I watched Jonathan Ross interview Psy, the man behind the Gangnam Style video. A video that, at the time of writing, has had over 700,000,000 YouTube views.
Not to mention over 5,000,000 likes (OMFG).
He (Psy not Ross) comes across as a cool dude who’s taking the madness in his stride.
Most importantly he has a laudable sense of perspective.
He makes a clear distinction between long term success and a freak fluke of fate.
In his words…
Everybody asks me about the success, about pressure and what he’s going to do next. So I got that a lot these days, and you know I can not call this success because this is called phenomenon which means I don’t do anything, people do it right? So it was by people not by me. So, on the next one, what if people don’t do it again?
How refreshing to hear someone with his feet on the ground avoiding the credit for an accident.
And the question at the end of that quote is quite poignant.
If you’re one of the tiny fraction of a fraction of people or brands whose stuff actually does go viral, what happens next?
Are you going to “plan” for more viral?
Or are you going to have a plan that might actually work?
Here’s the interview in full. The section about success starts at about 2:15.
Kev makes a really important point in his comment (below).
Namely the role of hard work in all of this.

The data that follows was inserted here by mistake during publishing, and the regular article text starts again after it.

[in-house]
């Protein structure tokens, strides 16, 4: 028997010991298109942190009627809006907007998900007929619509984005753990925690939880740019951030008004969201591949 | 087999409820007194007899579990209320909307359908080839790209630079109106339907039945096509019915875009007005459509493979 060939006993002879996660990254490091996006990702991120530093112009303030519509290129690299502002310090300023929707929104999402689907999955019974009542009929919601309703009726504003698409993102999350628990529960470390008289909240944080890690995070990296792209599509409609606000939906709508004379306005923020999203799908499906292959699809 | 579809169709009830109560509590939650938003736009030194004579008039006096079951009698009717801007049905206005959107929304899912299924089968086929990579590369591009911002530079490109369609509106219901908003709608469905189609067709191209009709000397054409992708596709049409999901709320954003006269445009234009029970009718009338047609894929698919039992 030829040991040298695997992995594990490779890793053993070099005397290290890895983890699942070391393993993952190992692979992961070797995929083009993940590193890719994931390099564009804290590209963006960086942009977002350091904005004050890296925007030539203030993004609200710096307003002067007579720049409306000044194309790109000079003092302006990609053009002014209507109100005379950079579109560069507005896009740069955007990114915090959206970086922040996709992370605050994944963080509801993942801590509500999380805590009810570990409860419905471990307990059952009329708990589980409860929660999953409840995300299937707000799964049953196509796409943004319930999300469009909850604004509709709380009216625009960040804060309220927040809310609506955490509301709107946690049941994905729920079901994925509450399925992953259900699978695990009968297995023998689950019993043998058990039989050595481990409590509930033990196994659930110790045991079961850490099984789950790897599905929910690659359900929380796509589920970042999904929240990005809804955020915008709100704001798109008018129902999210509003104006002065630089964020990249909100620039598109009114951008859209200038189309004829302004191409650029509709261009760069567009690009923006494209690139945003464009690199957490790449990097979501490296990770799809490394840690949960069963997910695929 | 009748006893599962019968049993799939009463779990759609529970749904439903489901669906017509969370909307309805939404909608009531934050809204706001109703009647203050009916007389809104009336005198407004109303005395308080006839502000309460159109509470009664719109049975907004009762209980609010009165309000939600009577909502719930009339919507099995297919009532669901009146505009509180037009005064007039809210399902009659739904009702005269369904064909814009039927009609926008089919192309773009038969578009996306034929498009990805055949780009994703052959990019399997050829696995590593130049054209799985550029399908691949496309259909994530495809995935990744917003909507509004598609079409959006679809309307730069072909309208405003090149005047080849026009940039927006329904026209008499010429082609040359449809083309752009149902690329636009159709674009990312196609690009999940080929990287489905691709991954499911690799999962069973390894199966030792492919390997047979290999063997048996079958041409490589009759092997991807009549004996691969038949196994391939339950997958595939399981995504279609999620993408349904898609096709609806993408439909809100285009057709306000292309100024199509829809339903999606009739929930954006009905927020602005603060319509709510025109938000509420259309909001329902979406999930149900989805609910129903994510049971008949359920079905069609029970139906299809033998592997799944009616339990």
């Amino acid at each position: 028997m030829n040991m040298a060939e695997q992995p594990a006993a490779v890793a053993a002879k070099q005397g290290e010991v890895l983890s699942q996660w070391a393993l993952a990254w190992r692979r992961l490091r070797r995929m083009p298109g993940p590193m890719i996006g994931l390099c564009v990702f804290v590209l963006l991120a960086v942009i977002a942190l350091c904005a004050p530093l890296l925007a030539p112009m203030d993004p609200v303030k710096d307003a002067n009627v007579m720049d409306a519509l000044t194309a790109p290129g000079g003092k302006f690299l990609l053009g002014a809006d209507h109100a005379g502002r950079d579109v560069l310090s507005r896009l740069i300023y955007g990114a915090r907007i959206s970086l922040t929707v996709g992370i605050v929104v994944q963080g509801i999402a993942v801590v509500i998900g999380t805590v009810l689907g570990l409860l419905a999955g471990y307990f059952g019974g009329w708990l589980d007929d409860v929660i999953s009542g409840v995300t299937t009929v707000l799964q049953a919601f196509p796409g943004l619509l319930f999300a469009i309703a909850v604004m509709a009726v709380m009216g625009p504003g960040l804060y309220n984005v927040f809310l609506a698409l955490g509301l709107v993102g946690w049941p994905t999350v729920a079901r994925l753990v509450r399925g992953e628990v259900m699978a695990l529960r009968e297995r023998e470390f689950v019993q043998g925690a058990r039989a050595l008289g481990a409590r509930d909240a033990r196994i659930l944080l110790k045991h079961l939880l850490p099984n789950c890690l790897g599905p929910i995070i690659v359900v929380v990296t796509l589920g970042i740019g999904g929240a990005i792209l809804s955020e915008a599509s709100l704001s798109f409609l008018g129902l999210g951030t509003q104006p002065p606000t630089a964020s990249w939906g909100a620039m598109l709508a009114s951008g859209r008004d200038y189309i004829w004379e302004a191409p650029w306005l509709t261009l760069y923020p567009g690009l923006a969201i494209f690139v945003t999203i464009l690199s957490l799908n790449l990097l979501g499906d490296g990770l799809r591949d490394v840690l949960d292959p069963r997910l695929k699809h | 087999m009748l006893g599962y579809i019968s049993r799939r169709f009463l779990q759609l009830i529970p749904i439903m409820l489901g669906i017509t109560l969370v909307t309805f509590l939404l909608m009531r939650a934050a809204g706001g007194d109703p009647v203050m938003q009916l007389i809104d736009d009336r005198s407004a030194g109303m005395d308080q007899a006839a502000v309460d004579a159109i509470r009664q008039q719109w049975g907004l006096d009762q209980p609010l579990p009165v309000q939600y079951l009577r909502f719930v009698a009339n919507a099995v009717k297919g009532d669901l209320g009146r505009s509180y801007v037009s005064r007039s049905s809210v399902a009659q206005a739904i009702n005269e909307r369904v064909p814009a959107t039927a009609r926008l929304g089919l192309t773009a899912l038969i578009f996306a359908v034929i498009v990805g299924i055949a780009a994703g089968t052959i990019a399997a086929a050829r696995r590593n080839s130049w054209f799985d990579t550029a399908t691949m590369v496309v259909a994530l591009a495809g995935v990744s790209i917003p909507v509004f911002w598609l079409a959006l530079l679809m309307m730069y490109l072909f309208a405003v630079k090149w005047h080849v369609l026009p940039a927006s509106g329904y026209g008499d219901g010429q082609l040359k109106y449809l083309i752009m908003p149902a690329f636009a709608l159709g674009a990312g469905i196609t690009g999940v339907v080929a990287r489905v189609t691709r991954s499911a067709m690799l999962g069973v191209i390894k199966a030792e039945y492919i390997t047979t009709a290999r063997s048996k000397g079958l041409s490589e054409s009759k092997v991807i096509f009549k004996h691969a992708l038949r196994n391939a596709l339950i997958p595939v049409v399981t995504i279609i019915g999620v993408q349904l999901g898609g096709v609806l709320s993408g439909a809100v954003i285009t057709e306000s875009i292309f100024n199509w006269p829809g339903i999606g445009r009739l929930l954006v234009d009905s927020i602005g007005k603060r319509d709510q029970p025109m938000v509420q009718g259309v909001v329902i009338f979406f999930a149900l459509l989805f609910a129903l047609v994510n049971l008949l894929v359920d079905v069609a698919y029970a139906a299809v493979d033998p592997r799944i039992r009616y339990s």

People who work hard, create often and learn fast are the people who make luck happen.
Psy himself talks about this later in the interview.
So, this is funny thing. This was my sixth album right? Which means I used to have five previous dance moves that the world didn’t see.
Gangnam Style was sixth time lucky for Psy. Lucky on a global scale at least.
It seems that the previous five were all big hits in Korea – no luck there.
But the phenomenal profile of Gangnam Style potentially gives him a lever to derive long tail value from his previous work.
Kev’s comment reminded me of one of my favourite posts on the issue of social media success. It’s the Ad Contrarian post entitled My Overnight Social Media Success. It’s well worth a read.
And talking of leverage. (HT Murat Mutlu).
The illusion of instant success is pervasive these days, and yet a large part of Psy’s phenomenal rise is down to our old friends hard work and good luck.
It’s worth remembering that it took 6 studio albums and 13+ years of hard work to create this ‘overnight’ hit. Practice and preparation are doubtless fundamental to Psy’s readiness to meet the opportunity “gangnam style”.
As Pasteur said, ‘Fortune favours the prepared mind’.